The RSIS Centre for Non-Traditional Studies (NTS) hosted the NTS-Asia Consortium Annual Conference “Climate Change and Sustainable Development Goals in the Asia Pacific” in Singapore on 30-31 March 2017.

The RSIS Centre for Non-Traditional Studies (NTS) hosted the NTS-Asia Consortium Annual Conference “Climate Change and Sustainable Development Goals in the Asia Pacific” in Singapore on 30-31 March 2017. The Conference brought together members of the Consortium from India, Sri Lanka, Bangladesh, China, Japan, South Korea, Australia, Indonesia, Malaysia, Vietnam, and the Philippines, and invited guests from Nepal, Taiwan, Myanmar, Thailand, Cambodia, Lao PDR, Brunei Darussalam, and Timor Leste. The RSIS Centre of NTS Studies serves as the Secretariat of the Consortium.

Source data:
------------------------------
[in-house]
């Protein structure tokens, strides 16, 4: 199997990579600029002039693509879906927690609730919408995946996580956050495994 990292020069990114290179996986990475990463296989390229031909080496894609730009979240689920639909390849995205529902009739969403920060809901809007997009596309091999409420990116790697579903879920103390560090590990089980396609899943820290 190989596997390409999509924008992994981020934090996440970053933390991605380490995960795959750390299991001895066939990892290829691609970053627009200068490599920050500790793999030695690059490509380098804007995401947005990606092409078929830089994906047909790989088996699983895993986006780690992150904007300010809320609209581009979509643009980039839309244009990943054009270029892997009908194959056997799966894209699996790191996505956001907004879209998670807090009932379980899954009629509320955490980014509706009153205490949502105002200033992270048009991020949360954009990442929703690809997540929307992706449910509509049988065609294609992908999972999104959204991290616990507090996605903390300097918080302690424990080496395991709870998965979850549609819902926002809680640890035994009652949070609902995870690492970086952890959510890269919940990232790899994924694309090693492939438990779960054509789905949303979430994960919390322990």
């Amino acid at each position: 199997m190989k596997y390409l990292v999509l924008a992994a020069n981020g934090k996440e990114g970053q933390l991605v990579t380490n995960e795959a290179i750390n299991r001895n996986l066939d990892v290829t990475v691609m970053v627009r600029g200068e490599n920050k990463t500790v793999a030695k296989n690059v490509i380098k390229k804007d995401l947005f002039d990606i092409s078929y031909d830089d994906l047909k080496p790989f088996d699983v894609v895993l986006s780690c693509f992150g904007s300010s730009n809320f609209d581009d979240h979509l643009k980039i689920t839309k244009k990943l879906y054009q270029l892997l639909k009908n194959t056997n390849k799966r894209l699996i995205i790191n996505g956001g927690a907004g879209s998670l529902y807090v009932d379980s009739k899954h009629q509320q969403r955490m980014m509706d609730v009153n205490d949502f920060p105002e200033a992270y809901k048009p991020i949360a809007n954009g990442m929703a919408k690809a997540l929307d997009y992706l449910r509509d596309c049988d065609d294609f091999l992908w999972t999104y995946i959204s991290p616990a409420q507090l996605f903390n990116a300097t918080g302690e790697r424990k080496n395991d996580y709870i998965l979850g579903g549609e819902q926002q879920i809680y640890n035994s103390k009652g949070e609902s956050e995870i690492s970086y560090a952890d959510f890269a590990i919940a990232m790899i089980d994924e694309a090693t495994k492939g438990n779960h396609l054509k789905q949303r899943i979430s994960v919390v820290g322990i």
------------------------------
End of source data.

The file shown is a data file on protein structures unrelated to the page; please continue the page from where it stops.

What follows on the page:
Dr Noeleen Heyzer, Former Under-Secretary-General of the United Nations (2007-2015) and Distinguished Visiting Fellow at RSIS, delivered the Keynote Address at the Opening Session of the Conference.  Over a hundred people, including some students from Cedar Girls’ Secondary School, attended the opening session. In her speech, Dr Heyzer remarked that climate change is a real concern, and while plans and frameworks such as the Sustainable Development Goals (SDGs) are already in place, implementations remain a challenge. She highlighted five ways or ‘transmission mechanisms’ by which climate change can affect human lives: 1) agri-culture production and food security, 2) water stress and water insecurity, 3) rising sea levels and exposure to climate disasters, 4) ecosystems and biodiversity, and 5) human health. Dr Heyzer called for shared responsibilities and collective leadership, and proposed a Public-Private-People Partnership model as a way to tackling climate change and its potential debilitating impacts on human civilisation. She especially emphasised on the ‘people’ element, and suggested that efforts can begin locally and within households. Dr Heyzer also pointed out that technology can play a significant role in addressing some climate-related challenges. In conclusion, Dr. Heyzer reminded the audience that while efforts to counter climate change seem rather slow, there is so much goodness, inspiration and idealism in the world that one can tap into in order to continue to carry out the good work towards sustainable development.